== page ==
It showed us what he was like without telling us what to think about him.

The Disaster Artist (2017)
by Scott Neustadter & Michael H. Weber
Adapted from the book, "The Disaster Artist: My Life Inside The Room, The Greatest Bad Movie Ever Made," by Greg Sestero & Tom Bissell

Monday, March 5, 2018

2018 OSCARS: Call Me By Your Name (2017) - Showing Awkwardness

[Quick Summary: In 1980s Italy, a 17 y.o. boy falls in love for the first time with the family's summer lodger, an American male graduate student.]

Though I'm only halfway through, I am quite impressed with the level of difficulty of the Oscar scripts this year. *

Today's script is quite a high wire act:

1) It's an effective, slow burn drama, AND

2) It shows what a 17 y.o.'s journey through awkwardness feels like, AND

3) It happens during every day life.  There is no "grand crisis" that speeds things up, i.e., no guns, violence, car crash, death, etc.

This script is unusual in that it makes you FEEL Elio's awkwardness through contrasting behaviors (Elio vs. others).

In the scene below, notice:
- Elio is the only one who is unsure and who is not relaxed.
- The other characters may feel that way too, but handle it differently because: a) they're older, and b) have more life experience.
-  Even Oliver is not rattled, though he does not know what to do with the egg at first. He catches on faster than Elio does. 


The PERLMANS are eating breakfast outside, in front of the kitchen. OLIVER comes out and sits down, watching how ELIO expertly cracks his soft-boiled egg shell, then attempts to do the same, but only a tiny bit of the shell is pierced, so he pretends to busy himself with his coffee and pushes the egg in its cup away. MAFALDA asks him if he would like juice. He says "Please". She looks down at the discarded egg.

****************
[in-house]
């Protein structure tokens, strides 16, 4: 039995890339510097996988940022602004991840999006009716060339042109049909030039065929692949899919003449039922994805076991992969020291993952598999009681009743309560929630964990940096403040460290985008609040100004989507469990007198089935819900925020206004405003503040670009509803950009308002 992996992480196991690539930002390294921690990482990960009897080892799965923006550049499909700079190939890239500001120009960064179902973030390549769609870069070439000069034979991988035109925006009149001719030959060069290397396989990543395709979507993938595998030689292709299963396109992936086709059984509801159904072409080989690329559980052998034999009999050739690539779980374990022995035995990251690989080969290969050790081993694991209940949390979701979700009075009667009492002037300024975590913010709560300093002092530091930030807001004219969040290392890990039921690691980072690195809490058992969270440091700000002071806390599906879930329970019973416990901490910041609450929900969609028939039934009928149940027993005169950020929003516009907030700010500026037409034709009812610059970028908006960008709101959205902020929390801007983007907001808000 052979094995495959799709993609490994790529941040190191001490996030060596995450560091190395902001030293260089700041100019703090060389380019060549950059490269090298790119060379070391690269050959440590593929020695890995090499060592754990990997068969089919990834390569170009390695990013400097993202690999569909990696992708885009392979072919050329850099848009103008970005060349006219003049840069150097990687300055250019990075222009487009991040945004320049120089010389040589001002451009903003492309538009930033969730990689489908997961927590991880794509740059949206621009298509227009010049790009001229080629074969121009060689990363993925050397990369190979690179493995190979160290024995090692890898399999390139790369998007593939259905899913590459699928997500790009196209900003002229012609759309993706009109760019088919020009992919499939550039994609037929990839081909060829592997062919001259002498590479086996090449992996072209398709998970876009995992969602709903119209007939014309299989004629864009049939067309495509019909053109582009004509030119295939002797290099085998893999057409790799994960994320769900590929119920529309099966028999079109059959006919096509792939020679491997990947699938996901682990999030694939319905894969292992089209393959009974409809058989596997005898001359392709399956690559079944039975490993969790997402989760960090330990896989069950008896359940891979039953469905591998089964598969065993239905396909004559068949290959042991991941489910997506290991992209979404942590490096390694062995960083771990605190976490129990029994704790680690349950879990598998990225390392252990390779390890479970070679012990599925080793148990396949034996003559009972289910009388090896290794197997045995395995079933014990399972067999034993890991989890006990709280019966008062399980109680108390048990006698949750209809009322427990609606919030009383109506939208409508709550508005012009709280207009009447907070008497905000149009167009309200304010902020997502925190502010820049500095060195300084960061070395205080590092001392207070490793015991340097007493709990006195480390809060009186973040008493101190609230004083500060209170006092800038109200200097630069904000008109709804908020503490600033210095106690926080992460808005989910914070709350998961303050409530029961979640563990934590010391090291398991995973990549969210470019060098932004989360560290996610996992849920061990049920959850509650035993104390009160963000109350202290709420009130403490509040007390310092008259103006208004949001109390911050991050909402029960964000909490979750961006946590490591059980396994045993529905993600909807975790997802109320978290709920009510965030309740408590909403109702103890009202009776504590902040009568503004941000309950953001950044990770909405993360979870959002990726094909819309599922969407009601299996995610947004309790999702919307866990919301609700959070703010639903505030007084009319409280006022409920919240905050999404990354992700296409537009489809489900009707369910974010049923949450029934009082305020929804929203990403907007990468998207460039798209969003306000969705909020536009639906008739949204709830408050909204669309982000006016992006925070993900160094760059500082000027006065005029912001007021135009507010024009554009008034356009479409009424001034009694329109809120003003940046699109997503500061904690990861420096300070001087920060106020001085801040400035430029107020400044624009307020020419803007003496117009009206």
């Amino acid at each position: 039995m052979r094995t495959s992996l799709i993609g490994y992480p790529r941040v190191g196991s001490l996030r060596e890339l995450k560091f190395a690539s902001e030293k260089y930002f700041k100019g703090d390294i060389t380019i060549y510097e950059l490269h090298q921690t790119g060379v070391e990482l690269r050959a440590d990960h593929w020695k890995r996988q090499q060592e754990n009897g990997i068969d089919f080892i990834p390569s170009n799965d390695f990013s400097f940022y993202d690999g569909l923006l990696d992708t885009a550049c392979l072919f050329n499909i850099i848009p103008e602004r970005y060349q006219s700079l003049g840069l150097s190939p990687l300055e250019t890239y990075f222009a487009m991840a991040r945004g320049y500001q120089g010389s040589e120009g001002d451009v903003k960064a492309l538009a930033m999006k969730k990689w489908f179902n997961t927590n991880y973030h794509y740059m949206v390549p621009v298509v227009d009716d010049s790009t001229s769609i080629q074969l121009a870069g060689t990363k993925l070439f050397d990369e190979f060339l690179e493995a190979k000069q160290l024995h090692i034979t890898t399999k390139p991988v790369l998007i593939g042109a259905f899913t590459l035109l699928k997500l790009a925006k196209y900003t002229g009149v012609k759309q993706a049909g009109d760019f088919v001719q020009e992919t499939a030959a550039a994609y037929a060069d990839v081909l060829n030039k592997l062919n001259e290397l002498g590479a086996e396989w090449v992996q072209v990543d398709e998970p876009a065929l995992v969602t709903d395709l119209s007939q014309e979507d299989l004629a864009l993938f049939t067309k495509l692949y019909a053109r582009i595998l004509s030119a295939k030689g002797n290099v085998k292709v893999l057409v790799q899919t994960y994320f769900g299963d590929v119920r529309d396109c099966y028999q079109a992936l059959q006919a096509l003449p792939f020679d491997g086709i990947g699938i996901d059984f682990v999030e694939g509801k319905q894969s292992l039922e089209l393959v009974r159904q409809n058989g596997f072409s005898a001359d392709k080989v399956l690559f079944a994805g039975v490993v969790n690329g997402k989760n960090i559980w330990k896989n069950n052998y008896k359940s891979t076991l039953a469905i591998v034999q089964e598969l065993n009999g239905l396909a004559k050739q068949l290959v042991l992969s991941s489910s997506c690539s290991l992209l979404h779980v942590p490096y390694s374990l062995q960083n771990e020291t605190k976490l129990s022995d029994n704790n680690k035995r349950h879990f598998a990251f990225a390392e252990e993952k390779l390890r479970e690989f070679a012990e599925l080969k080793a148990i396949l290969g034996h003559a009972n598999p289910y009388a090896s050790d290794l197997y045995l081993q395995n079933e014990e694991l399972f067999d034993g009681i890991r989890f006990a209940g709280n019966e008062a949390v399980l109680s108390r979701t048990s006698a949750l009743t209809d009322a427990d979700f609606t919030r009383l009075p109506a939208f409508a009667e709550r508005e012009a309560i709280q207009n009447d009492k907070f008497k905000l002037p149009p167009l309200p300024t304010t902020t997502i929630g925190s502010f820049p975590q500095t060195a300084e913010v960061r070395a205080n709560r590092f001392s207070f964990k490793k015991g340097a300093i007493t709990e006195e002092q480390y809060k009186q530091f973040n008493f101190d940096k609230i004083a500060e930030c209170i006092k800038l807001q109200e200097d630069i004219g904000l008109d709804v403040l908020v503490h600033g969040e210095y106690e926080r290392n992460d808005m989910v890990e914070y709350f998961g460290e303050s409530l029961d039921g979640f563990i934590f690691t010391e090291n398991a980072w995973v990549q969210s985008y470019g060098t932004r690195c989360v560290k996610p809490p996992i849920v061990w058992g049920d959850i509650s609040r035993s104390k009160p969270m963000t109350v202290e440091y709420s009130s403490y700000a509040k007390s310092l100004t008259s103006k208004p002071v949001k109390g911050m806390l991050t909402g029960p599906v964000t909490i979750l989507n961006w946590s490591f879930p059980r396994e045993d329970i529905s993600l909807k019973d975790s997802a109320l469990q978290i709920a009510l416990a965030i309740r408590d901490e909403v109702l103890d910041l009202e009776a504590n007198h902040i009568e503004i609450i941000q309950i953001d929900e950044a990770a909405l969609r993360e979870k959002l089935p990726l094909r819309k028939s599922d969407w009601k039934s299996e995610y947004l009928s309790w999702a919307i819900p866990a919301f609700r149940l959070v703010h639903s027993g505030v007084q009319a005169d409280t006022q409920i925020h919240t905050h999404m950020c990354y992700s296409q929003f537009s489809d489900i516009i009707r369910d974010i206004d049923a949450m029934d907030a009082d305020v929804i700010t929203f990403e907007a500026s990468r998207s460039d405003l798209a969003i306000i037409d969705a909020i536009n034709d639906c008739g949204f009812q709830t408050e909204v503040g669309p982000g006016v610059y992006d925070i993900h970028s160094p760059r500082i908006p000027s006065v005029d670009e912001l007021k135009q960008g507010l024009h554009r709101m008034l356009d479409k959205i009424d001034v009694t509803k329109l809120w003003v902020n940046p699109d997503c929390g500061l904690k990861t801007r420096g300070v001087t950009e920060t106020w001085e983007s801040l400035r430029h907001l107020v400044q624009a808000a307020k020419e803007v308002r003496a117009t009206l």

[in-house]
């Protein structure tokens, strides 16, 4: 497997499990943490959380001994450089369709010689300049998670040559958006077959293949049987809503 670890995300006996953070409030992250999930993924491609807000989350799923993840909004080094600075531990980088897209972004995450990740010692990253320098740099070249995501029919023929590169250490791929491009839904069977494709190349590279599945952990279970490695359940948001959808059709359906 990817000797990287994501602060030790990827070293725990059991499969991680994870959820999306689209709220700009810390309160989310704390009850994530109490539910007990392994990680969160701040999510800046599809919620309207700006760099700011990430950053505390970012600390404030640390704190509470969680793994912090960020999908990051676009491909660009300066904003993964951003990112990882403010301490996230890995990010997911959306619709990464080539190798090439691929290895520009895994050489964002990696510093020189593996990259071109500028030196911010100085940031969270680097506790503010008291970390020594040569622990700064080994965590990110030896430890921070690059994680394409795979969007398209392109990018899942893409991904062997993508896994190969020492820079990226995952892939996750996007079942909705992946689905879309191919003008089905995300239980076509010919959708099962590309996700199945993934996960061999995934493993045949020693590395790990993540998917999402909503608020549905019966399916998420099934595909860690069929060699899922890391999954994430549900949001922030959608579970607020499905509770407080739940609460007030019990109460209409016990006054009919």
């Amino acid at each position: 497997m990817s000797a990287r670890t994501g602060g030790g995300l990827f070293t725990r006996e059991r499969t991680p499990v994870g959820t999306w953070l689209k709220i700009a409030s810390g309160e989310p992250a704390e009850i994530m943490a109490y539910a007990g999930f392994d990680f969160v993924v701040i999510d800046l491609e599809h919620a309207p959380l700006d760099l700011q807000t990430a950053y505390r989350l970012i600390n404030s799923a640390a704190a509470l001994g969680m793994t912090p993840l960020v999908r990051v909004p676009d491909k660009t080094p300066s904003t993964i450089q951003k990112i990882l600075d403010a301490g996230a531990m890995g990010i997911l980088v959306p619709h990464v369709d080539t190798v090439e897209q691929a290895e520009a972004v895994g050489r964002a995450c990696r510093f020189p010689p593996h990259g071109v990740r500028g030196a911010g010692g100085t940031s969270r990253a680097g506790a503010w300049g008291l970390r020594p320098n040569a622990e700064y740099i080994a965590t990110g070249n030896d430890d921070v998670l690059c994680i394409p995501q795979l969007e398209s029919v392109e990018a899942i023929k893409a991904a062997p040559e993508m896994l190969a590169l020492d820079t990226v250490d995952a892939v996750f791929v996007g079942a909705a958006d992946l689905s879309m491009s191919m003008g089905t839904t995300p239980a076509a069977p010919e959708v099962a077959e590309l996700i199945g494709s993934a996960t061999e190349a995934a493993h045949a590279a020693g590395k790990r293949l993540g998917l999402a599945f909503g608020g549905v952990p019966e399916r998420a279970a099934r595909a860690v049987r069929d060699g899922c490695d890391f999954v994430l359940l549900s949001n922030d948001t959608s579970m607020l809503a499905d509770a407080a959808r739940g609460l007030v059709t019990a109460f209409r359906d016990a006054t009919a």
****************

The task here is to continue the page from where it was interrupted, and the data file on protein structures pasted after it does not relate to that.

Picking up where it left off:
MAFALDA: Lasci fare a me, Signore. (Let me)

She slices the top off and returns to her kitchen.

ANNELLA: Did you recover from your trip, caro?

OLIVER: Big time.

ELIO, who has been trying not to stare at their guest and is concentrating on spreading honey on a piece of bread, now lifts his head and speaks, growing unnaturally loud:

ELIO: I can show you around.

OLIVER: Good. Are we far from town? I need to open a bank account.

Both Professor PERLMAN and ANNELLA look up, interested.

PERLMAN (smiling): None of our residents has ever had a local bank account.

Elio turns in his seat to get a better view of Oliver, who is sitting beside him.

ELIO: Should I take him to Montodine?

PERLMAN: I'm think they're closed for summer vacation. Try Crema.

OLIVER: Is that your orchard?

PERLMAN: Pesca, ciliege, albicooche...(peaches, cherries, apricots...)

ANNELLA: Pomegranate.

MAFALDA returns with a pitcher of apricot juice on a little tray and proceeds to fill Oliver's glass. OLIVER tastes it, then enthusiastically downs it. ELIO realizes he is staring at OLIVER, his head tipped back with his throat swallowing the juice, and notices the Star of David on a necklace around his neck. OLIVER smacks his lips and begins to eat his second egg, giving it a sharp crack. MAFALDA brings him a third egg.

ANNELLA (CONT'D): Have another egg.

OLIVER (shaking his head): I know myself. If I have three, I'll have a fourth, and more.

ELIO has never heard someone Oliver's age say, I know myself. It's somewhat intimidating. He lowers his eyes."